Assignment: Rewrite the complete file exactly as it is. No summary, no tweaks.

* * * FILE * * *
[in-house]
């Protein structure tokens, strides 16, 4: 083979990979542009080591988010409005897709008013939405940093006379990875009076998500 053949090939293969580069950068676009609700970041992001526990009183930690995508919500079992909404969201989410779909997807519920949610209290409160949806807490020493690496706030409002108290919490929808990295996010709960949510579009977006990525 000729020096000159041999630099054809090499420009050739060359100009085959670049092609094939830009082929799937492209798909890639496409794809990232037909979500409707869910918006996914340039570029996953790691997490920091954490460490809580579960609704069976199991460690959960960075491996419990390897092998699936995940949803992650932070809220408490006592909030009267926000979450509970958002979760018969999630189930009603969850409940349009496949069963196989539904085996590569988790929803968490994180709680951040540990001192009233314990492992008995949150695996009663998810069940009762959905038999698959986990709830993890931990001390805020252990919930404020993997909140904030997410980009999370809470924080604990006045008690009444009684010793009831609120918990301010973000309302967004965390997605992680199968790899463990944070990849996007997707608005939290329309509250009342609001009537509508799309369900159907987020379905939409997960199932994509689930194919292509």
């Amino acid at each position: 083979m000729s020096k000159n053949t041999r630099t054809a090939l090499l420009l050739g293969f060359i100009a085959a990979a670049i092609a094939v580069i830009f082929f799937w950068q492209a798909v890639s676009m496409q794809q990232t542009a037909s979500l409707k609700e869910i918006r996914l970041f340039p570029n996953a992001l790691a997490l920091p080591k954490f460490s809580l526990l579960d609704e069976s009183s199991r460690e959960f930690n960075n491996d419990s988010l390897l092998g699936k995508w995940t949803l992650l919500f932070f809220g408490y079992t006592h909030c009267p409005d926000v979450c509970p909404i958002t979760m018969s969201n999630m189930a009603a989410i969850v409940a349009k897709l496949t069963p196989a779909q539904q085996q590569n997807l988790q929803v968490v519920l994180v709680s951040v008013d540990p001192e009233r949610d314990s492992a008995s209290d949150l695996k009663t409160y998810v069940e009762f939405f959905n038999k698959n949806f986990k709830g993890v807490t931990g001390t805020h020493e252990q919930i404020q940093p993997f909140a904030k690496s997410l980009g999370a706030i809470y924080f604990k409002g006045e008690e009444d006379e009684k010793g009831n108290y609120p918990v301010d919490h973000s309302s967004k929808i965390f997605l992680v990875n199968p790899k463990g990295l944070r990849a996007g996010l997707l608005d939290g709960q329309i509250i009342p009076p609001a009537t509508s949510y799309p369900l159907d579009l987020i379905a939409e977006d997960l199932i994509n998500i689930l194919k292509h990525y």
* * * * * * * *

[in-house]
């Protein structure tokens, strides 16, 4: 083979990979542009080591988010409005897709008013939405940093006379990875009076998500 053949090939293969580069950068676009609700970041992001526990009183930690995508919500079992909404969201989410779909997807519920949610209290409160949806807490020493690496706030409002108290919490929808990295996010709960949510579009977006990525 000729020096000159041999630099054809090499420009050739060359100009085959670049092609094939830009082929799937492209798909890639496409794809990232037909979500409707869910918006996914340039570029996953790691997490920091954490460490809580579960609704069976199991460690959960960075491996419990390897092998699936995940949803992650932070809220408490006592909030009267926000979450509970958002979760018969999630189930009603969850409940349009496949069963196989539904085996590569988790929803968490994180709680951040540990001192009233314990492992008995949150695996009663998810069940009762959905038999698959986990709830993890931990001390805020252990919930404020993997909140904030997410980009999370809470924080604990006045008690009444009684010793009831609120918990301010973000309302967004965390997605992680199968790899463990944070990849996007997707608005939290329309509250009342609001009537509508799309369900159907987020379905939409997960199932994509689930194919292509």
């Amino acid at each position: 083979m000729s020096k000159n053949t041999r630099t054809a090939l090499l420009l050739g293969f060359i100009a085959a990979a670049i092609a094939v580069i830009f082929f799937w950068q492209a798909v890639s676009m496409q794809q990232t542009a037909s979500l409707k609700e869910i918006r996914l970041f340039p570029n996953a992001l790691a997490l920091p080591k954490f460490s809580l526990l579960d609704e069976s009183s199991r460690e959960f930690n960075n491996d419990s988010l390897l092998g699936k995508w995940t949803l992650l919500f932070f809220g408490y079992t006592h909030c009267p409005d926000v979450c509970p909404i958002t979760m018969s969201n999630m189930a009603a989410i969850v409940a349009k897709l496949t069963p196989a779909q539904q085996q590569n997807l988790q929803v968490v519920l994180v709680s951040v008013d540990p001192e009233r949610d314990s492992a008995s209290d949150l695996k009663t409160y998810v069940e009762f939405f959905n038999k698959n949806f986990k709830g993890v807490t931990g001390t805020h020493e252990q919930i404020q940093p993997f909140a904030k690496s997410l980009g999370a706030i809470y924080f604990k409002g006045e008690e009444d006379e009684k010793g009831n108290y609120p918990v301010d919490h973000s309302s967004k929808i965390f997605l992680v990875n199968p790899k463990g990295l944070r990849a996007g996010l997707l608005d939290g709960q329309i509250i009342p009076p609001a009537t509508s949510y799309p369900l159907d579009l987020i379905a939409e977006d997960l199932i994509n998500i689930l194919k292509h990525y």